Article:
Blogging from Breckenridge: The Wounded Warriors and Disabled Skiers Conference 2
Author thumbnail By Connie Lawn, DCSki Columnist

Connie Lawn is currently in Breckenridge, Colorado, attending the Wounded Warriors and Disabled Skiers Conference. Connie provides the following notes direct from Breckenridge.

December 2, 2007:

The magnificent, snow-covered slopes of Colorado’s Breckenridge, and clear, cold skies cannot erase the pain of war, or bring back the limbs lost in battles and accidents. But they can go a long way towards helping to rehabilitate the wounded, both physically and mentally.

My husband Charles and I joined 800 participants in the 20th Anniversary of the Hartford Spectacular. It is called “the nation’s largest winter sports event for the physically disabled.” But there are a number of participants who also face mental challenges, and many are here training for the Paralympics. Most of the program is organized by Disabled Sports USA, a remarkable organization headquartered in Rockville, Maryland. Several of the patients and their families have been receiving therapy at Walter Reed. Many of the assistants are instructors at Liberty, Wintergreen, Whitetail, and other local areas. There are also hundreds of volunteers who have given their time, money, and skill to help the disabled athletes. In addition to this conference, they work with the disabled throughout the year with summer and winter sports.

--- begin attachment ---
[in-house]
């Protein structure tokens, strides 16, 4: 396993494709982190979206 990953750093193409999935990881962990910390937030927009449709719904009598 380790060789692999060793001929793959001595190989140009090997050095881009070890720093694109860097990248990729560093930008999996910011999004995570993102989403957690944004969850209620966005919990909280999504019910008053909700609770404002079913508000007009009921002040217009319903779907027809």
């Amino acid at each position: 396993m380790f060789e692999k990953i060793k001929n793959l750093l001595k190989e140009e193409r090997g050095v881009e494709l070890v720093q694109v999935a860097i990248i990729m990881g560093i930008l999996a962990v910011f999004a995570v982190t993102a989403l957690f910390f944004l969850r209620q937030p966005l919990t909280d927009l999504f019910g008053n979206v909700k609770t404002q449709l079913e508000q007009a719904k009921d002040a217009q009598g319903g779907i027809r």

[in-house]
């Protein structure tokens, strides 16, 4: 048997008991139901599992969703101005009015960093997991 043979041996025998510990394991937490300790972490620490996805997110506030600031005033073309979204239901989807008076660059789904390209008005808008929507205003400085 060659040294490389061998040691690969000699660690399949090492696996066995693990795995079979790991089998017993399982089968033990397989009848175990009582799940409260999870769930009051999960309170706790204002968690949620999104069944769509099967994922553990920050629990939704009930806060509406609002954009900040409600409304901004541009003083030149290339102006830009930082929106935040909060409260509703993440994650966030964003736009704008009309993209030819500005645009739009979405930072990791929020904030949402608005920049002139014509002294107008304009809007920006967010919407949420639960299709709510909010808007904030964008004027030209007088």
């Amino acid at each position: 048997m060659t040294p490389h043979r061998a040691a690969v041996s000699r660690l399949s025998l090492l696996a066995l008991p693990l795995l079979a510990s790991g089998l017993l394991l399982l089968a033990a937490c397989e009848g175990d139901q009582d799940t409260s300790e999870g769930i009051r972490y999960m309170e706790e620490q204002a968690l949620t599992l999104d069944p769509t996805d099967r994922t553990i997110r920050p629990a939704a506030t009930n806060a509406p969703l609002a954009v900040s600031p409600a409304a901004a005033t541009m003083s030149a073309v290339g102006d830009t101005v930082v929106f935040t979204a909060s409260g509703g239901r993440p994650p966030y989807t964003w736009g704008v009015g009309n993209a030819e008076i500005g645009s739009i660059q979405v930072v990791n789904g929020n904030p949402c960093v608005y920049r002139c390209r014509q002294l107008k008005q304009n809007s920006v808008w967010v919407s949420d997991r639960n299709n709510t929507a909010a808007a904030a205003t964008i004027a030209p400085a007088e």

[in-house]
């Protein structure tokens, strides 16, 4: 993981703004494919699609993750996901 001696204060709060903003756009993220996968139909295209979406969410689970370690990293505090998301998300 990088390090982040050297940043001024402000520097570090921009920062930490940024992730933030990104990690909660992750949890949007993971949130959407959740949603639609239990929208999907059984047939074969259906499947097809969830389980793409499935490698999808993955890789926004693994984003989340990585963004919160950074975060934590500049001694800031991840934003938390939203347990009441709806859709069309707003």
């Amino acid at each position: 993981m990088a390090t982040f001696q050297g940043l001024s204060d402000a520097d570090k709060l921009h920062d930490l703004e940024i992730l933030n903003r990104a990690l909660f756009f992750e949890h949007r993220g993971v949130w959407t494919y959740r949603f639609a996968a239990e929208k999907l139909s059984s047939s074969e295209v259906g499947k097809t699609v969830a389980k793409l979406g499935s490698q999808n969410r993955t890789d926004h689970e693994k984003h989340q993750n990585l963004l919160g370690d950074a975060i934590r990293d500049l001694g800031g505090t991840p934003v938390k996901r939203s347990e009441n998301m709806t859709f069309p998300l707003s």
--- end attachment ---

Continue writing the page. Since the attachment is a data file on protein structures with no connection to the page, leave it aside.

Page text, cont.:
These two volunteers are New York firefighters who come out every year to serve soup at lunch to the Wounded Warriors. Photo provided by Charles Sneiderman.

Despite the serious nature of the event, people have come here to do what visitors to a ski resort always try to do - have fun! Breckenridge is certainly a place to do it. It is one of the resorts owned by Vail Resorts, and they have done a terrific job building up this series of mountains. Vail Resorts also owns Vail, of course, and Beaver Creek, Keystone, and Heavenly, in addition to Breckenridge. I could easily spend a lifetime at each of them!

When we arrived, Colorado was getting dumped on, and the biggest blizzards were to the South. Those resorts are delighted. Breckenridge also received 11 inches of new snow, as did their sister areas. While the snow was great, there was severe weather flying in, which I hate. Fortunately, my seat mate on United looked and sounded like Santa, and he entertained us royally with a constant string of jokes.